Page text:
Press Release Headlines

New Book Examines Financial Regulation, Past and Future

"Why Too Big to Fail?"

HIGH POINT, N.C., June 3, 2010 — In the wake of the global economic meltdown in the fall of 2008, many people around the world have been asking "what happened" and "how do we keep it from happening again?" While the causes are now well known, there is still great debate over how to prevent a similar economic catastrophe in the future. In the new book, Why Too Big to Fail? (published by AuthorHouse), author and financial analyst Kaye Bonnick examines the history of financial regulation in the U.S. since the Great Depression and points the way for the future.

The recent Wall Street meltdown has been touted as the worst financial crisis since the Great Depression. As such, Why Too Big to Fail? begins by looking at how financial regulation was used to address the economic crisis in 1933. Bonnick examines The Glass Steagall Act and its successor The Gramm Leach Bliley Act. Why Too Big to Fail? explores how Gramm Leach Bliley brought the U.S. the financial modernization that allowed multifaceted institutions to expand tremendously. As the new millennium progressed, the world saw a wildly expanding financial services sector and the shadow banking system that went largely unregulated. These factors, and others discussed in Why Too Big to Fail?, led directly to a financial and credit system that inevitably collapsed under its own weight.

Why Too Big to Fail? goes on to scrutinize the failure of the Federal Reserve and other regulators in their duty to ensure that all aspects of the financial system were being properly supervised. Bonnick surmises that these entities held too much power and used this power to influence regulatory changes in their favor. Additionally, Bonnick maintains that Congress failed to ensure that the necessary legislations were in place to safeguard the integrity of the U.S. financial system. Why Too Big to Fail? also discusses several of the major players in the crisis to better understand the events that led up to the crisis and how the U.S. government intervened in its effort to stop a global catastrophe. Finally, Why Too Big to Fail? explores the previous administration's TARP strategy and what it was designed to accomplish as well as the current administration's proposals for long-term financial reform and some of the concerns surrounding them.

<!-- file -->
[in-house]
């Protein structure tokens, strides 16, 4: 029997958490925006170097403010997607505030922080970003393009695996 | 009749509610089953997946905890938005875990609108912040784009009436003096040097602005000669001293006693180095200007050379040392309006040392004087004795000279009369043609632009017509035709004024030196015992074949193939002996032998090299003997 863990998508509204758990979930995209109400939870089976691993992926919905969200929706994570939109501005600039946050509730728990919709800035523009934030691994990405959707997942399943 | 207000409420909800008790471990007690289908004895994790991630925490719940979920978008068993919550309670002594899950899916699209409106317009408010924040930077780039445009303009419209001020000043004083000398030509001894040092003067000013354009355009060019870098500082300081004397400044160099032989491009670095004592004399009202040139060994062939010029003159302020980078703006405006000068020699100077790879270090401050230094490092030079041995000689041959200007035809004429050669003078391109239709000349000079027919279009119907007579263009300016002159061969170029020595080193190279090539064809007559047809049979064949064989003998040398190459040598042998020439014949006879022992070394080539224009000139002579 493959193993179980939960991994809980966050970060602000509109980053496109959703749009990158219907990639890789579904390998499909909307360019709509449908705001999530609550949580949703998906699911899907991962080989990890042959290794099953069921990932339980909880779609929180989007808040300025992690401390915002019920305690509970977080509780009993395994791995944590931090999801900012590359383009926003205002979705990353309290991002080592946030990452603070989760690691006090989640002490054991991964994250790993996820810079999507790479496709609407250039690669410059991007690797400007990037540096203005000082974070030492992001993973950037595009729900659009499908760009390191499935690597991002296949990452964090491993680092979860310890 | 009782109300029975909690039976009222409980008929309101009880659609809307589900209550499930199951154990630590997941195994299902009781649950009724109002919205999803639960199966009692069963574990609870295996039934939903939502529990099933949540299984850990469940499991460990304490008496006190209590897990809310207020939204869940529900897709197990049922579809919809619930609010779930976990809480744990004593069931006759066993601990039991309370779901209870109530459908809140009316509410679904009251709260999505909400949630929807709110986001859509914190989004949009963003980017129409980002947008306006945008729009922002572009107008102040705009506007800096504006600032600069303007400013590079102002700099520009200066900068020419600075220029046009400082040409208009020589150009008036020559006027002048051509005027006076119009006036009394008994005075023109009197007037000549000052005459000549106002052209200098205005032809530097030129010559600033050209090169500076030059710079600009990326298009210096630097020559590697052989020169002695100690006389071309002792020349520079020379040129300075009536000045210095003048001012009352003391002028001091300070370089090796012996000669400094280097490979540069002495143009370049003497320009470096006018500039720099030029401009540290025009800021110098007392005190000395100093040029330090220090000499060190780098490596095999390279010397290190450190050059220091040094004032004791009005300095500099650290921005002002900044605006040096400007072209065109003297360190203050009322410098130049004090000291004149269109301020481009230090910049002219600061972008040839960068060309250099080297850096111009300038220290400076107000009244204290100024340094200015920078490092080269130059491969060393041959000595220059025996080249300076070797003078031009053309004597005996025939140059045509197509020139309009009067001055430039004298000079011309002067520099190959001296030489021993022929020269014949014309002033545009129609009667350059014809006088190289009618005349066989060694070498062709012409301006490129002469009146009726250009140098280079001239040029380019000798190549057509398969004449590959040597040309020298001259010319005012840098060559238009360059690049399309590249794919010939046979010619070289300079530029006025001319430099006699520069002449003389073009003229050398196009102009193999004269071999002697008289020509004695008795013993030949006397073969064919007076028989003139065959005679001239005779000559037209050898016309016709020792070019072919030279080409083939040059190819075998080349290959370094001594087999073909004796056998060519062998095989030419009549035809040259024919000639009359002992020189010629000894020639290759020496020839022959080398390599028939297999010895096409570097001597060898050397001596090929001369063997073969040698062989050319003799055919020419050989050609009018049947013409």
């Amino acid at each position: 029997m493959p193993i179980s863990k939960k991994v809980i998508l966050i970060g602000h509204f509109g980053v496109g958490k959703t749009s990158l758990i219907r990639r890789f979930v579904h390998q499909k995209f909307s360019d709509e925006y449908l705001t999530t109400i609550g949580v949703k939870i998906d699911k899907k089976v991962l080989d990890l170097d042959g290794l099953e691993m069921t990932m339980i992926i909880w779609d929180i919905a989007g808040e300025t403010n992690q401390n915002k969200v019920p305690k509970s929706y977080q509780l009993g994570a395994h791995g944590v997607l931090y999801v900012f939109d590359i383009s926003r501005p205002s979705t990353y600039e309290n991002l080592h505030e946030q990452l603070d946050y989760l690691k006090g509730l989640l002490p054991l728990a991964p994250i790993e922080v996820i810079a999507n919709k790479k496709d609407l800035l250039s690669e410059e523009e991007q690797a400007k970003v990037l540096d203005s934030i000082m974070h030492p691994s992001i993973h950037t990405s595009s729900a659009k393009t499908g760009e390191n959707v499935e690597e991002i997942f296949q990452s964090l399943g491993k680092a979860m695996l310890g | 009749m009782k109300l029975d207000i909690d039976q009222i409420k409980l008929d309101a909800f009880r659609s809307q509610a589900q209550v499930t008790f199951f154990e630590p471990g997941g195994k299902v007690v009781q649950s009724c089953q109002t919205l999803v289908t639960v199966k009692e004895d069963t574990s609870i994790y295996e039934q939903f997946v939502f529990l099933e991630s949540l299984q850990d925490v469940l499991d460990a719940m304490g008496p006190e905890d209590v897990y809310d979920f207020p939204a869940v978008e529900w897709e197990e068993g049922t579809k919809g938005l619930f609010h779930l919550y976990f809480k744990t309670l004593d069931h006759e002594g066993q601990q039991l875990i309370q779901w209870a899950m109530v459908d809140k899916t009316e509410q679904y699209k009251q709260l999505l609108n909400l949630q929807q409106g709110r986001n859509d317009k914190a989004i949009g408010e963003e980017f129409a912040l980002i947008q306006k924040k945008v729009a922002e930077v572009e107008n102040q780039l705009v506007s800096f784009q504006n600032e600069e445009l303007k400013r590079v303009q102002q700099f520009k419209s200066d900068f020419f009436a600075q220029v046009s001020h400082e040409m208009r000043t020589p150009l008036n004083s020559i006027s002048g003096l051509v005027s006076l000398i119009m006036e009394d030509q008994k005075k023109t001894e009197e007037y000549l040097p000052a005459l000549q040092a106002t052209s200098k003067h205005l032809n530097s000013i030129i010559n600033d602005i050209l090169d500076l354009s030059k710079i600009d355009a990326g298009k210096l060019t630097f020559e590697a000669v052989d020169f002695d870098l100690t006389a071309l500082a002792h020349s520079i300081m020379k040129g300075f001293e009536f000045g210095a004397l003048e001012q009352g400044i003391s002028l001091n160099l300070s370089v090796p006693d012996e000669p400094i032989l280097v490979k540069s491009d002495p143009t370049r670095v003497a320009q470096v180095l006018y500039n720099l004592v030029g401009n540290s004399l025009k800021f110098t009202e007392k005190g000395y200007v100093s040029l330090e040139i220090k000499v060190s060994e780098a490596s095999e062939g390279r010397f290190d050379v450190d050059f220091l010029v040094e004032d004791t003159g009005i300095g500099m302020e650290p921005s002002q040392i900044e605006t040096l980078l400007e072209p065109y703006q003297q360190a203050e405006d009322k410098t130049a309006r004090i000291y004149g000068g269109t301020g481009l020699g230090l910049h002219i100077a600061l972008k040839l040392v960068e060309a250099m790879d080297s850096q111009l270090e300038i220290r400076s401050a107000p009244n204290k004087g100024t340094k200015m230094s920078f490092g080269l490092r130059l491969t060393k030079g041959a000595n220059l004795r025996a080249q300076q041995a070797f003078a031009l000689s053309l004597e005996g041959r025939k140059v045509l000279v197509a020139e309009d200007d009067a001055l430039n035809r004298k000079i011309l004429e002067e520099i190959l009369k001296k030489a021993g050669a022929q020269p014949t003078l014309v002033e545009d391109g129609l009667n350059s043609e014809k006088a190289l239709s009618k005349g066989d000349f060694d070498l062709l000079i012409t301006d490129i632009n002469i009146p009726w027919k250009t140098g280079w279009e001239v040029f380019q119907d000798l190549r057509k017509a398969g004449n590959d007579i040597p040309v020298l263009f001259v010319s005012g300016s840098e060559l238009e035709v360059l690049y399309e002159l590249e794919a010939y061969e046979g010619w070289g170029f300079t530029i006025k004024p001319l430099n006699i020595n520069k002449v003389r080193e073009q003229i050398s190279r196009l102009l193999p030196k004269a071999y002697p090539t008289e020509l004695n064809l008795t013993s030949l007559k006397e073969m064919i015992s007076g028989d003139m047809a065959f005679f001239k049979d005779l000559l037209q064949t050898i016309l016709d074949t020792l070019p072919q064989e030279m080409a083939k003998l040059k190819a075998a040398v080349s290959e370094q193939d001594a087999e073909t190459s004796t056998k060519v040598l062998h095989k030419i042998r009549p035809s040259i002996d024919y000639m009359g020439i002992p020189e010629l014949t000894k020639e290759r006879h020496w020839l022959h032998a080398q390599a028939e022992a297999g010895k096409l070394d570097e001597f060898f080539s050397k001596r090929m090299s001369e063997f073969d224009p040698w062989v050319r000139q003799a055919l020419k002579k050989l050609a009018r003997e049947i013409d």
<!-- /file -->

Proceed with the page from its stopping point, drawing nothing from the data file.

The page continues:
About the Author

Kaye Bonnick was born on the Caribbean island of Jamaica. After graduating from high school, she attended the University of the West Indies where she earned a B.S. in management studies. Bonnick went on to attend the City University of New York's Baruch College where she earned an MBA in finance. She and her husband left New York and moved to High Point, N.C. where she worked with her husband to establish a successful dental practice, and where she manages two other small businesses. They have three children.

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